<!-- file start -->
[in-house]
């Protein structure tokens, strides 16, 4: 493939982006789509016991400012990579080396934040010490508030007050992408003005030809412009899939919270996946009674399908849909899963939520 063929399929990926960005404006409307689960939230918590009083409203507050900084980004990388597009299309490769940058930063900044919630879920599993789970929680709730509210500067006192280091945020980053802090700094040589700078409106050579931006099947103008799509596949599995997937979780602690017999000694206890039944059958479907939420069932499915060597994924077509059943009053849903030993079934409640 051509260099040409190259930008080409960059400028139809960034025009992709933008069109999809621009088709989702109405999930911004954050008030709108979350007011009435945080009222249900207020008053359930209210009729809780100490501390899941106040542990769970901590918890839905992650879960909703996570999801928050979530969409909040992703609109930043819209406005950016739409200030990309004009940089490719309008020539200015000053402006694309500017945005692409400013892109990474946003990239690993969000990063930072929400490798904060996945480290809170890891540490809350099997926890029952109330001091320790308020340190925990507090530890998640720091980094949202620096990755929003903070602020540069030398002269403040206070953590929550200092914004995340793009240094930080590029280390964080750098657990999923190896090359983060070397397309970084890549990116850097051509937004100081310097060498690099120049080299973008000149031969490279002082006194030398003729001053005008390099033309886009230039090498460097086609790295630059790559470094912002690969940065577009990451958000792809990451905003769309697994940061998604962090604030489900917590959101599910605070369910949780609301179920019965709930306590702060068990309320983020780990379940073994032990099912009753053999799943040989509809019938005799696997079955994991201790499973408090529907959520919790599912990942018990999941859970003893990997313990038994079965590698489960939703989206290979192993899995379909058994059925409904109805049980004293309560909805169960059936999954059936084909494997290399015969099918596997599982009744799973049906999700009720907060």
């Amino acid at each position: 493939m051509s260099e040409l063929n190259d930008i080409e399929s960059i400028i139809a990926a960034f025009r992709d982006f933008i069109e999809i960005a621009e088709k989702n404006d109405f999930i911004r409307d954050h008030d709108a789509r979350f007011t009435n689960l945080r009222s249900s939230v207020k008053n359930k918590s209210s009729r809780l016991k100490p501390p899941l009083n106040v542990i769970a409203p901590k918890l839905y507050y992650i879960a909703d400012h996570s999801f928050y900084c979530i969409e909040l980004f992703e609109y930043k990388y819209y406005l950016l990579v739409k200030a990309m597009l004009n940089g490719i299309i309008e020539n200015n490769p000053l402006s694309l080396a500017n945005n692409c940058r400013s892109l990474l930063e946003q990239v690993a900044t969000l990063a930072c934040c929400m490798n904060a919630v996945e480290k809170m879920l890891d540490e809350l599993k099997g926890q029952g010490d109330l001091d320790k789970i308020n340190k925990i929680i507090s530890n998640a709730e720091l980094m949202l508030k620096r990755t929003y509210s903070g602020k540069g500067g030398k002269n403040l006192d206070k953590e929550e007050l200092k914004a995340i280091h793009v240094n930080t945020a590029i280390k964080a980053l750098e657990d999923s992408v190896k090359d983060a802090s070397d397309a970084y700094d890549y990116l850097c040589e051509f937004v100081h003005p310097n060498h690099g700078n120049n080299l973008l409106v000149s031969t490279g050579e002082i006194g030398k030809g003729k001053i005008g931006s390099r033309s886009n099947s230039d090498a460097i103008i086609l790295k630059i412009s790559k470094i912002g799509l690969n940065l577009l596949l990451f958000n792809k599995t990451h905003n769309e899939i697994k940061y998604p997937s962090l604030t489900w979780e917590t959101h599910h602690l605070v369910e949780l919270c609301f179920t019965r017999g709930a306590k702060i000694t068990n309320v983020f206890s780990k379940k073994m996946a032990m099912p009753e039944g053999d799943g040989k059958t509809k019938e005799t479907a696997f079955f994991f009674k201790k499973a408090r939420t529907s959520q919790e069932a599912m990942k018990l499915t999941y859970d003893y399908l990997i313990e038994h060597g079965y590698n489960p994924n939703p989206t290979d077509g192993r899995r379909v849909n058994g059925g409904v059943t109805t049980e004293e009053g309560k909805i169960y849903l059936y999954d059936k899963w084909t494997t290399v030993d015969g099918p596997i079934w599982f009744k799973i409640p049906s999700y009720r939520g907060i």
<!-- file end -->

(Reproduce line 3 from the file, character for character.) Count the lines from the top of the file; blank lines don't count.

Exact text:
């Amino acid at each position: 493939m051509s260099e040409l063929n190259d930008i080409e399929s960059i400028i139809a990926a960034f025009r992709d982006f933008i069109e999809i960005a621009e088709k989702n404006d109405f999930i911004r409307d954050h008030d709108a789509r979350f007011t009435n689960l945080r009222s249900s939230v207020k008053n359930k918590s209210s009729r809780l016991k100490p501390p899941l009083n106040v542990i769970a409203p901590k918890l839905y507050y992650i879960a909703d400012h996570s999801f928050y900084c979530i969409e909040l980004f992703e609109y930043k990388y819209y406005l950016l990579v739409k200030a990309m597009l004009n940089g490719i299309i309008e020539n200015n490769p000053l402006s694309l080396a500017n945005n692409c940058r400013s892109l990474l930063e946003q990239v690993a900044t969000l990063a930072c934040c929400m490798n904060a919630v996945e480290k809170m879920l890891d540490e809350l599993k099997g926890q029952g010490d109330l001091d320790k789970i308020n340190k925990i929680i507090s530890n998640a709730e720091l980094m949202l508030k620096r990755t929003y509210s903070g602020k540069g500067g030398k002269n403040l006192d206070k953590e929550e007050l200092k914004a995340i280091h793009v240094n930080t945020a590029i280390k964080a980053l750098e657990d999923s992408v190896k090359d983060a802090s070397d397309a970084y700094d890549y990116l850097c040589e051509f937004v100081h003005p310097n060498h690099g700078n120049n080299l973008l409106v000149s031969t490279g050579e002082i006194g030398k030809g003729k001053i005008g931006s390099r033309s886009n099947s230039d090498a460097i103008i086609l790295k630059i412009s790559k470094i912002g799509l690969n940065l577009l596949l990451f958000n792809k599995t990451h905003n769309e899939i697994k940061y998604p997937s962090l604030t489900w979780e917590t959101h599910h602690l605070v369910e949780l919270c609301f179920t019965r017999g709930a306590k702060i000694t068990n309320v983020f206890s780990k379940k073994m996946a032990m099912p009753e039944g053999d799943g040989k059958t509809k019938e005799t479907a696997f079955f994991f009674k201790k499973a408090r939420t529907s959520q919790e069932a599912m990942k018990l499915t999941y859970d003893y399908l990997i313990e038994h060597g079965y590698n489960p994924n939703p989206t290979d077509g192993r899995r379909v849909n058994g059925g409904v059943t109805t049980e004293e009053g309560k909805i169960y849903l059936y999954d059936k899963w084909t494997t290399v030993d015969g099918p596997i079934w599982f009744k799973i409640p049906s999700y009720r939520g907060i």